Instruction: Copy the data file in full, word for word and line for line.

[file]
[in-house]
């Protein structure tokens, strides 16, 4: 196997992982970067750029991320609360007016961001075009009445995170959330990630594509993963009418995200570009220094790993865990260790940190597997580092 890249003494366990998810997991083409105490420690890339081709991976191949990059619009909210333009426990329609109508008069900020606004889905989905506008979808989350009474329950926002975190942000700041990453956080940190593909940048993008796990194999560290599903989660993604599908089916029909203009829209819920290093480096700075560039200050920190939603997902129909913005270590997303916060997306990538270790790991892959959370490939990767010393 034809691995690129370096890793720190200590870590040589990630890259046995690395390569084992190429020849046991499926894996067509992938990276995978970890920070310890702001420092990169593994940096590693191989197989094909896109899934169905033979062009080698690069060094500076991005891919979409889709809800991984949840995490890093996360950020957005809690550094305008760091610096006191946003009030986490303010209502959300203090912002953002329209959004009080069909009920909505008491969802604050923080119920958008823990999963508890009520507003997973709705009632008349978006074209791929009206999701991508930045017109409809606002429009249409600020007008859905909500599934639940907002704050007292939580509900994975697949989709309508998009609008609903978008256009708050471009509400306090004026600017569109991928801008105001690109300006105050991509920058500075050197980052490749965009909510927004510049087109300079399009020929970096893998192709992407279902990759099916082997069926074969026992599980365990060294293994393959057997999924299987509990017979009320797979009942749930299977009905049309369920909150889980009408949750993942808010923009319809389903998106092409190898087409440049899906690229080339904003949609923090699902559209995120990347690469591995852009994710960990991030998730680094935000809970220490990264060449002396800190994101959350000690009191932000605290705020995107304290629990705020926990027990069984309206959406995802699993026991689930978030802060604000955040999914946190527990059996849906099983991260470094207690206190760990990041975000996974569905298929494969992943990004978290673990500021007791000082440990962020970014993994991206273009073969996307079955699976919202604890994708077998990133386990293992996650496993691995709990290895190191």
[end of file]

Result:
[in-house]
């Protein structure tokens, strides 16, 4: 196997992982970067750029991320609360007016961001075009009445995170959330990630594509993963009418995200570009220094790993865990260790940190597997580092 890249003494366990998810997991083409105490420690890339081709991976191949990059619009909210333009426990329609109508008069900020606004889905989905506008979808989350009474329950926002975190942000700041990453956080940190593909940048993008796990194999560290599903989660993604599908089916029909203009829209819920290093480096700075560039200050920190939603997902129909913005270590997303916060997306990538270790790991892959959370490939990767010393 034809691995690129370096890793720190200590870590040589990630890259046995690395390569084992190429020849046991499926894996067509992938990276995978970890920070310890702001420092990169593994940096590693191989197989094909896109899934169905033979062009080698690069060094500076991005891919979409889709809800991984949840995490890093996360950020957005809690550094305008760091610096006191946003009030986490303010209502959300203090912002953002329209959004009080069909009920909505008491969802604050923080119920958008823990999963508890009520507003997973709705009632008349978006074209791929009206999701991508930045017109409809606002429009249409600020007008859905909500599934639940907002704050007292939580509900994975697949989709309508998009609008609903978008256009708050471009509400306090004026600017569109991928801008105001690109300006105050991509920058500075050197980052490749965009909510927004510049087109300079399009020929970096893998192709992407279902990759099916082997069926074969026992599980365990060294293994393959057997999924299987509990017979009320797979009942749930299977009905049309369920909150889980009408949750993942808010923009319809389903998106092409190898087409440049899906690229080339904003949609923090699902559209995120990347690469591995852009994710960990991030998730680094935000809970220490990264060449002396800190994101959350000690009191932000605290705020995107304290629990705020926990027990069984309206959406995802699993026991689930978030802060604000955040999914946190527990059996849906099983991260470094207690206190760990990041975000996974569905298929494969992943990004978290673990500021007791000082440990962020970014993994991206273009073969996307079955699976919202604890994708077998990133386990293992996650496993691995709990290895190191």